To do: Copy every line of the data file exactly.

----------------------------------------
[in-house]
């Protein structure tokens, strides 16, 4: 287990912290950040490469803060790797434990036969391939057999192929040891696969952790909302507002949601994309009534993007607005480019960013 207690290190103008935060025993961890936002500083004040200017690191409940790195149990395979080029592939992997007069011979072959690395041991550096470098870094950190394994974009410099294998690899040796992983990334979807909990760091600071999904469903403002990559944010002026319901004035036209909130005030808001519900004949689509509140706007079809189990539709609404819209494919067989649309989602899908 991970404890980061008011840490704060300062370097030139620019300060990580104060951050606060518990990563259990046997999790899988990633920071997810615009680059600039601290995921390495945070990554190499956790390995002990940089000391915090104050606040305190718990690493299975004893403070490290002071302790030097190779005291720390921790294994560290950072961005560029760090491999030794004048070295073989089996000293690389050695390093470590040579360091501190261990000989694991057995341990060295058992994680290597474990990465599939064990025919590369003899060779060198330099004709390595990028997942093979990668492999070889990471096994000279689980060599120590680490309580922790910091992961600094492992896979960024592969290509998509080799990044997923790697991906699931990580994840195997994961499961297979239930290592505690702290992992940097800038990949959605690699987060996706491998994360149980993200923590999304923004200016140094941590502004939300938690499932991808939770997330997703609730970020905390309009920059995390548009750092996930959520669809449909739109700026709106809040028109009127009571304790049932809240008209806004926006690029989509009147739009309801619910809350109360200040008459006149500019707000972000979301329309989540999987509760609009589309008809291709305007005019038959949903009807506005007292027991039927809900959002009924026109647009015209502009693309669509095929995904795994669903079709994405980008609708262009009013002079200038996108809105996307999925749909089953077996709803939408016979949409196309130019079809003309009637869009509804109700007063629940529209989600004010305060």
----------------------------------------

[in-house]
């Protein structure tokens, strides 16, 4: 287990912290950040490469803060790797434990036969391939057999192929040891696969952790909302507002949601994309009534993007607005480019960013 207690290190103008935060025993961890936002500083004040200017690191409940790195149990395979080029592939992997007069011979072959690395041991550096470098870094950190394994974009410099294998690899040796992983990334979807909990760091600071999904469903403002990559944010002026319901004035036209909130005030808001519900004949689509509140706007079809189990539709609404819209494919067989649309989602899908 991970404890980061008011840490704060300062370097030139620019300060990580104060951050606060518990990563259990046997999790899988990633920071997810615009680059600039601290995921390495945070990554190499956790390995002990940089000391915090104050606040305190718990690493299975004893403070490290002071302790030097190779005291720390921790294994560290950072961005560029760090491999030794004048070295073989089996000293690389050695390093470590040579360091501190261990000989694991057995341990060295058992994680290597474990990465599939064990025919590369003899060779060198330099004709390595990028997942093979990668492999070889990471096994000279689980060599120590680490309580922790910091992961600094492992896979960024592969290509998509080799990044997923790697991906699931990580994840195997994961499961297979239930290592505690702290992992940097800038990949959605690699987060996706491998994360149980993200923590999304923004200016140094941590502004939300938690499932991808939770997330997703609730970020905390309009920059995390548009750092996930959520669809449909739109700026709106809040028109009127009571304790049932809240008209806004926006690029989509009147739009309801619910809350109360200040008459006149500019707000972000979301329309989540999987509760609009589309008809291709305007005019038959949903009807506005007292027991039927809900959002009924026109647009015209502009693309669509095929995904795994669903079709994405980008609708262009009013002079200038996108809105996307999925749909089953077996709803939408016979949409196309130019079809003309009637869009509804109700007063629940529209989600004010305060």